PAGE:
Researchers discover innovative new treatment approach for multiple myeloma

Feb. 1, 2024
Two researchers in lab coats are in separate portraits side-by-side. The person on the left has dark, short hair parted to the side and the person on the right has long, straight dark hair and turquoise beaded necklace.

Through a collaborative study, researchers from the University of Arizona and the University of Southern California Comprehensive Cancer Centers showed that combining several cancer therapies created an effective immune response for patients experiencing relapse or resistance of multiple myeloma, a form of blood cancer. 

Although several new drugs have been FDA approved to treat multiple myeloma over the last decade, some patients are resistant to these therapies.

In their study, the researchers used Pelareorep or PELA, which is a viral agent called an oncolytic virus that selectively kills cancer cells, with standard regimen of bortezomib and dexamethasone. This is a safe and well-tolerated therapy for patients with relapsed or refractory multiple myeloma.

The findings of their collaborative study were recently published in Clinical Cancer Research. The team conducted a Phase Ib clinical trial where they showed that combining PELA with bortezomib and dexamethasone causes an immune response in patients that increases specific types of immune cells called T-cells and natural killer cells in the bone marrow that help to kill the cancerous multiple myeloma cells.

“We hope that our approach will ultimately offer a safe and effective new option to improve outcomes for multiple myeloma patients who do not benefit sufficiently from conventional treatment regimens,” said first author Steffan T. NawrockiPhD, professor at the University of Arizona College of Medicine – Tucson in the Department of Medicine and a UArizona Cancer Center member.

Multiple myeloma is the second most common blood cancer, or hematologic malignancy, in the United States with more than 30,000 new cases diagnosed each year. In multiple myeloma, groups of fast-growing plasma cells form tumors in the soft tissue or bone that lead to progressive bone marrow failure, fractures and a vulnerability to infections.

Although newer treatments have improved survival, multiple myeloma remains incurable, and most patients become resistant to available therapies and eventually relapse. According to Dr. Nawrocki, relapse in multiple myeloma is complex and is triggered by several different immunological issues.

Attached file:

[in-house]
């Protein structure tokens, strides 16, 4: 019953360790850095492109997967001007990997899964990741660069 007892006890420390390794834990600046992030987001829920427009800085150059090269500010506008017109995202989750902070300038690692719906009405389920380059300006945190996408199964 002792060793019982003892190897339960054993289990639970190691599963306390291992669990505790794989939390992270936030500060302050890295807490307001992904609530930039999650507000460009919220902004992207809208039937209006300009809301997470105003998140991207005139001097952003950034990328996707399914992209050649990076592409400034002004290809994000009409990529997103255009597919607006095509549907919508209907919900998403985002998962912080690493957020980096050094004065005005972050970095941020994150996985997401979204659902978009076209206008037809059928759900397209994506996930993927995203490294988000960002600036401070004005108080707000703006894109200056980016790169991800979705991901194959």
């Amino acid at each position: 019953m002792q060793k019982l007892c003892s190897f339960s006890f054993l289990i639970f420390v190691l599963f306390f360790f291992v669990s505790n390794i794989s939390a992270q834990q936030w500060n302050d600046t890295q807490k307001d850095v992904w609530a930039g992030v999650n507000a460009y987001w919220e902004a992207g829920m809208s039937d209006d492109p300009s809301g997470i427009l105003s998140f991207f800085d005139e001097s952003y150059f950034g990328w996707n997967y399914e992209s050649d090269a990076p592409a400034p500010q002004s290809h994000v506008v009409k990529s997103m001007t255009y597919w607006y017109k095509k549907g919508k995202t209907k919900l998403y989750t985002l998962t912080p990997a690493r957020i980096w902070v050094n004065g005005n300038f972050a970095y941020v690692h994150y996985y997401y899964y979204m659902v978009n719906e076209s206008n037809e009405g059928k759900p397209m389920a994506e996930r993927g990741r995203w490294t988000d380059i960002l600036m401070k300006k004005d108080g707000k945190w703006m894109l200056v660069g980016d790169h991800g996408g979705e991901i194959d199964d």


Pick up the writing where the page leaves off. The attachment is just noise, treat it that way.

“The ability of multiple myeloma cells to escape the immune system is one factor underlying relapse that has gained increasing attention over the last several years,” Dr. Nawrocki said. “The current study showed that adding PELA, to the standard bortezomib-Dex regimen leads to immune reprogramming. This may contribute to the sensitivity we observed in patients who had previously relapsed from bortezemib-Dex and other proteasome inhibitor-based regimensWe view this as an important validation of our preclinical research in this area.”

The researchers have already begun a follow up clinical trial that adds pembroluzimab (KEYTRUDA) to the PELA, dexamethasone and bortezomib combination.

Kevin R. Kelly, MD, PhD, associate professor of Clinical Medicine in the Keck School of Medicine of the University of Southern California and Dr. Nawrocki have been collaborating on multiple myeloma treatments for more than 15 years and previously worked together at the University of Texas Health Science Center’s Institute for Drug Development. 

“Although our careers have taken us to different locations since then, our collaboration has continued and we have developed multiple clinical trials together in addition to co-authoring 28 publications and counting,” Dr. Nawrocki said. “Great collaborators often become some of your best friends, which makes working together a lot of fun. That has certainly been the case with our collaboration, and I am excited to see what we will do next.”

UArizona Cancer Center member Jennifer Carew, PhD, a professor in the University of Arizona College of Medicine – Tucson in the Department of Medicine and Clinical Translational Sciences, and the director of the Investigator Initiated Clinical Trials and Translational Research, also contributed to this publication.